NEED FOR TRAUMA INFORMED CARE

When you have the resources in place, you know how to handle the intensity of emotions and physiological sensations that come with reopening a scary can of worms. So your trauma informed therapist will help you use the right tools from your toolkit to re-story your narrative.


Why is it important to find yourself a therapist who is trauma informed?


Ever caught yourself in this vicious cycle of relationships where you keep re-enacting the same role, and your partner exhibits behaviours exactly like your ex or one of your parents? You thought that this time around, maybe things would be different… that they were not like your ex, and that they wouldn’t do anything to hurt you. Yet, you see one tiny thing, the ‘red flag’ and you feel your entire body paralyse in that moment, exactly the way it did when your ex exhibited the same behaviour with you for the first time. You’re probably frozen in that moment, maybe even collapsing, trying to make sense of what is happening, but it feels difficult to process anything in that moment. You numb it out and when you can finally get the words out and articulate what happened, it’s too late to talk about it. The moment has passed. Sound familiar?


I’ll get back to this in a bit, but I have a few questions I want you to answer before we come back to this.


What is trauma according to you? How would you define it? Does it have to be only about war veterans and survivors of sexual abuse? Is it okay to say that you may be carrying trauma without the PTSD label? What do you think is trauma informed care? Take a minute to think about this.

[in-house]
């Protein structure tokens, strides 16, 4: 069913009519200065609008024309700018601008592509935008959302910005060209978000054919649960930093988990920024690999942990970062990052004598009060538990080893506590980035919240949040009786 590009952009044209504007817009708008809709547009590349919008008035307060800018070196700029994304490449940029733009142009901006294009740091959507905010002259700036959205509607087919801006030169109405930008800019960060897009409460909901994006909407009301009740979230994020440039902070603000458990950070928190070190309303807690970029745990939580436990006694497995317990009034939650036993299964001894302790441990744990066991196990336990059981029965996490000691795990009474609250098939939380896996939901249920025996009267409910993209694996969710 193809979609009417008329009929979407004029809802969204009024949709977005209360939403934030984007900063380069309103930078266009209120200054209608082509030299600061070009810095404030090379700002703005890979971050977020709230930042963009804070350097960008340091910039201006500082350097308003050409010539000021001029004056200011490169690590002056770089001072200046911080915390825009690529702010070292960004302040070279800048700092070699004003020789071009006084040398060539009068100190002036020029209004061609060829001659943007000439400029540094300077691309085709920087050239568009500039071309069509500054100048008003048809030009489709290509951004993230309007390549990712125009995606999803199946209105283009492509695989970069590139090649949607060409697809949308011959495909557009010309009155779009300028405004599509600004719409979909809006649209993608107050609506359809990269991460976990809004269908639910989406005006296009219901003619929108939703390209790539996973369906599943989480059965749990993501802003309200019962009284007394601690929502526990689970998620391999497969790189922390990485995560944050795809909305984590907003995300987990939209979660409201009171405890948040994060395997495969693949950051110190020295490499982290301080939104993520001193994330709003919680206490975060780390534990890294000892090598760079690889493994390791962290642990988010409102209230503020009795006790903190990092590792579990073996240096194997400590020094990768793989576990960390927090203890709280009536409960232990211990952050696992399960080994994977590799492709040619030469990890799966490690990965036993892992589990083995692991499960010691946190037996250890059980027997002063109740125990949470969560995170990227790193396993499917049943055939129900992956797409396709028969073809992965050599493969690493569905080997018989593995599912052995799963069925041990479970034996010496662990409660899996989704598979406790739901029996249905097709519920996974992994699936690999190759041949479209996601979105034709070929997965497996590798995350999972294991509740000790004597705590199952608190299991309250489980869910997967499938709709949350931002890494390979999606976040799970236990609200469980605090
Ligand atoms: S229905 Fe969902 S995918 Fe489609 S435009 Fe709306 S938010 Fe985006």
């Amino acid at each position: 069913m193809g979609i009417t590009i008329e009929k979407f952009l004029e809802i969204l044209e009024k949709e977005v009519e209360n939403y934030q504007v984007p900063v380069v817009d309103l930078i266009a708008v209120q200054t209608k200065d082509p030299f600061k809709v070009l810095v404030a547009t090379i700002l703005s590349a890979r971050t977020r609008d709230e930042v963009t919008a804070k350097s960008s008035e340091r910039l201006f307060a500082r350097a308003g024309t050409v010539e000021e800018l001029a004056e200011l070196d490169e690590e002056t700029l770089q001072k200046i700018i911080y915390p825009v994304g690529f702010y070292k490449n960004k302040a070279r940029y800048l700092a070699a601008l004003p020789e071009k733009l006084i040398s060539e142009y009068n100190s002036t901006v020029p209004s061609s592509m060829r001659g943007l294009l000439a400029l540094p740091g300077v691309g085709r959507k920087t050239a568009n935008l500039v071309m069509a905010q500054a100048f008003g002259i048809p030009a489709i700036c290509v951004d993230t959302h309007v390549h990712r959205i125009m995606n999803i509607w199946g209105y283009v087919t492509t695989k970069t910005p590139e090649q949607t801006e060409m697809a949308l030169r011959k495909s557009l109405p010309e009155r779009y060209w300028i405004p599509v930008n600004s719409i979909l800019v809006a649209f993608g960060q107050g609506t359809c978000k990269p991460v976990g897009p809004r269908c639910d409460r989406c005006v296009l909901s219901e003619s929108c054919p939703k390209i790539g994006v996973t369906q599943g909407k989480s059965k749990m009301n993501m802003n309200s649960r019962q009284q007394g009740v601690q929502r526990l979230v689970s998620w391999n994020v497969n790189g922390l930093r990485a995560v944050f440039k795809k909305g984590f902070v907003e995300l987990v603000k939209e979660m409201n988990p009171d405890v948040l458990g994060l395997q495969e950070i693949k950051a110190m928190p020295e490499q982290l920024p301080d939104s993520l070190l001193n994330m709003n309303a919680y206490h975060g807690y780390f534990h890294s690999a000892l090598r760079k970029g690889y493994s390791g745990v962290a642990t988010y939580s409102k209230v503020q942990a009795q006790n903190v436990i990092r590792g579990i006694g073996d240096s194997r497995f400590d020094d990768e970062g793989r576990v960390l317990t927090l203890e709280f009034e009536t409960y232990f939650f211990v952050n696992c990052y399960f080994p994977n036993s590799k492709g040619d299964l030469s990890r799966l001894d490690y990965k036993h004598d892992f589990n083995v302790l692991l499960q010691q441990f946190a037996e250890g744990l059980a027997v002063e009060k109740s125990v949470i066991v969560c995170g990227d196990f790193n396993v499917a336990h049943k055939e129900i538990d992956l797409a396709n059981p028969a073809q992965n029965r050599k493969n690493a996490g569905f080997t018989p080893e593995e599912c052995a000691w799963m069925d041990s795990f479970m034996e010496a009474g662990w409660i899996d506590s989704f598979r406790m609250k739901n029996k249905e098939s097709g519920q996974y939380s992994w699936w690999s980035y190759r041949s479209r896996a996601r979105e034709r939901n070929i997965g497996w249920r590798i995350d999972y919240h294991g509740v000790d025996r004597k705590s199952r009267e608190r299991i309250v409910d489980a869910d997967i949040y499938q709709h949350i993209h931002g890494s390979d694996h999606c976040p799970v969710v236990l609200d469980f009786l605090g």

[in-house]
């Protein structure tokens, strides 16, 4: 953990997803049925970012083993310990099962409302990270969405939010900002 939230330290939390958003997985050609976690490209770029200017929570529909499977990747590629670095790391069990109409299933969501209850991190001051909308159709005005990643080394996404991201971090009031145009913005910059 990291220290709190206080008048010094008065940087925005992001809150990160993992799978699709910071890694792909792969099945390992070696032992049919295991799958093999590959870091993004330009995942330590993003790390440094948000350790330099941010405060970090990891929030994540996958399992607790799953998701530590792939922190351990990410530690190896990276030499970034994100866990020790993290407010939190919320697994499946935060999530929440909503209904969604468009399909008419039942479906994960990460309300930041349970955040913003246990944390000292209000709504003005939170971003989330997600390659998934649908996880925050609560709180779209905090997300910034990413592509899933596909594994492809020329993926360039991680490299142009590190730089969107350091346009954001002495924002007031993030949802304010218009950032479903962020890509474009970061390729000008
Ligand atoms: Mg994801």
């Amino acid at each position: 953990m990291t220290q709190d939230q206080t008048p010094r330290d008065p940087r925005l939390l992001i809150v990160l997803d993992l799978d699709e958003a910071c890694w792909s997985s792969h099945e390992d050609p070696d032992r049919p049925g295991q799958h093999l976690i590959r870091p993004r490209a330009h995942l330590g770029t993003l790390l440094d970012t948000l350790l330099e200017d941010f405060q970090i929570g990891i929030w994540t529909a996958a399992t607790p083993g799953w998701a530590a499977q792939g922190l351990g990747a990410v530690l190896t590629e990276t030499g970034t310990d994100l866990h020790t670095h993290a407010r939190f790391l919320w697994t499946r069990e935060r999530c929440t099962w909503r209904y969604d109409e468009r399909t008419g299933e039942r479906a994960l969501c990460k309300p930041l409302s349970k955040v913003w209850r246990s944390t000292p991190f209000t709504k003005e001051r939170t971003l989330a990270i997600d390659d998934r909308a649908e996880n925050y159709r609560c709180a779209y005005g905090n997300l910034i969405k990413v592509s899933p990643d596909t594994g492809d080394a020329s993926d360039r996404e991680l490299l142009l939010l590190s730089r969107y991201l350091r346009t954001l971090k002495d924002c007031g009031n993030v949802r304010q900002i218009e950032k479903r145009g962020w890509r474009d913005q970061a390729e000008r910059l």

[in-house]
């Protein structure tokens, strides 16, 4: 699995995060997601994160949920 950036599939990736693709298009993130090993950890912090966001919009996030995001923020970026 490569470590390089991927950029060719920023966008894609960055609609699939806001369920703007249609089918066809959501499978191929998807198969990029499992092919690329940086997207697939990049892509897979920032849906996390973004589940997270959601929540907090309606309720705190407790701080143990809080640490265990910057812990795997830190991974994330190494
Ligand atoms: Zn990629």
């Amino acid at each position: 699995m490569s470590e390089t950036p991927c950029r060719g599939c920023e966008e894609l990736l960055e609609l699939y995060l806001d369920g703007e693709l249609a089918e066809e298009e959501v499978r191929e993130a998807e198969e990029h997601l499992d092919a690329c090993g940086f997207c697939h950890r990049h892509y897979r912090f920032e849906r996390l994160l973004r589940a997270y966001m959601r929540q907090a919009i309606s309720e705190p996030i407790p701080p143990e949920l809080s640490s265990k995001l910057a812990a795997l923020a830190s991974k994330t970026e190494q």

Back to that story about your ex…


You’re in shock about how you ended up making the same mistake again, realising that this relationship wasn’t all that different like you thought it would be… How does your body react to this thought? Probably not very well... You feel those uneasy knots in your tummy, the lump in your throat, and the dryness in your mouth. You want to crawl into a corner and cry. Or better yet, run and never be found by anyone. Do you think that all the decisions you make from that place are completely rational and well thought out? What emotions come up then? If you’re finding a bit of difficulty answering these questions, or feeling a sense of intensity, then there’s probably something we need to unpack.


Now, I don’t mean to box everything into the PTSD label and for sure, it limits someone’s experience when we try to box them all together with big words and jargon, because all of that is pointless when we don’t know what to do with the contents in that box. This is why you need a trauma informed therapist, regardless of whether you believe you carry trauma or not. Not just because trauma is no longer restricted to the traditional definition, but because we live in an extremely complex world, with even more complex experiences, which may have been impactful in ways that we may have not yet understood completely. When whatever you experience in the outside world, meets your inner world, it creates neural pathways that wire together, helping you create your own stories, realities and core beliefs. When some of these are faulty, it creates a system of destruction in those specific areas of your life. It’s like a ticking time bomb, waiting to detonate. Just the right trigger, and puff, it blows up. And the remnants are far scarier than you thought it would be.


We see the word ‘trauma’ being liberally used everywhere now. Everyone is talking about their traumas from their past relationships, their childhoods and the different origin stories that make them who they are. If we’re all talking about it collectively as a society, and can relate to these stories, it probably means that we all have wounds that need soothing. So how do we heal from it? Is it enough if we go to therapy and talk about it? Does just talking about it always help? How many times have we self detonated when someone forced us to share our story when we weren’t ready?